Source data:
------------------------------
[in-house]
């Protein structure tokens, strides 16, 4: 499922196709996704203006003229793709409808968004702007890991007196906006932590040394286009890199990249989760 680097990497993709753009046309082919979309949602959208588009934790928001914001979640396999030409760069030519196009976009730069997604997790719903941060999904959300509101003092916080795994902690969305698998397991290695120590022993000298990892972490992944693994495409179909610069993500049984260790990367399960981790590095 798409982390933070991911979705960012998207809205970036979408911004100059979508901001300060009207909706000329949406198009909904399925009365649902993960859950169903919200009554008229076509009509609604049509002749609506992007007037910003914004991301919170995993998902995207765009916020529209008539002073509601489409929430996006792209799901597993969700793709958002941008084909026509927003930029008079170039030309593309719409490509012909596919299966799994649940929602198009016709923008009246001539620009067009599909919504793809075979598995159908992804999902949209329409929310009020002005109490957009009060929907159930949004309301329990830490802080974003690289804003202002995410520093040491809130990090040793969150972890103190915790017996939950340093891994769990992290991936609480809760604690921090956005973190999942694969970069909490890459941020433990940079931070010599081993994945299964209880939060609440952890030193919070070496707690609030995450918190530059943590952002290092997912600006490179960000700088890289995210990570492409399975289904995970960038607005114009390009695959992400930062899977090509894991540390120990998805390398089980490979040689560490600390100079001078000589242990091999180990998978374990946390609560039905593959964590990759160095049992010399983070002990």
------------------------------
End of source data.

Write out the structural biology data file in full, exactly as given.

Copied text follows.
[in-house]
């Protein structure tokens, strides 16, 4: 499922196709996704203006003229793709409808968004702007890991007196906006932590040394286009890199990249989760 680097990497993709753009046309082919979309949602959208588009934790928001914001979640396999030409760069030519196009976009730069997604997790719903941060999904959300509101003092916080795994902690969305698998397991290695120590022993000298990892972490992944693994495409179909610069993500049984260790990367399960981790590095 798409982390933070991911979705960012998207809205970036979408911004100059979508901001300060009207909706000329949406198009909904399925009365649902993960859950169903919200009554008229076509009509609604049509002749609506992007007037910003914004991301919170995993998902995207765009916020529209008539002073509601489409929430996006792209799901597993969700793709958002941008084909026509927003930029008079170039030309593309719409490509012909596919299966799994649940929602198009016709923008009246001539620009067009599909919504793809075979598995159908992804999902949209329409929310009020002005109490957009009060929907159930949004309301329990830490802080974003690289804003202002995410520093040491809130990090040793969150972890103190915790017996939950340093891994769990992290991936609480809760604690921090956005973190999942694969970069909490890459941020433990940079931070010599081993994945299964209880939060609440952890030193919070070496707690609030995450918190530059943590952002290092997912600006490179960000700088890289995210990570492409399975289904995970960038607005114009390009695959992400930062899977090509894991540390120990998805390398089980490979040689560490600390100079001078000589242990091999180990998978374990946390609560039905593959964590990759160095049992010399983070002990």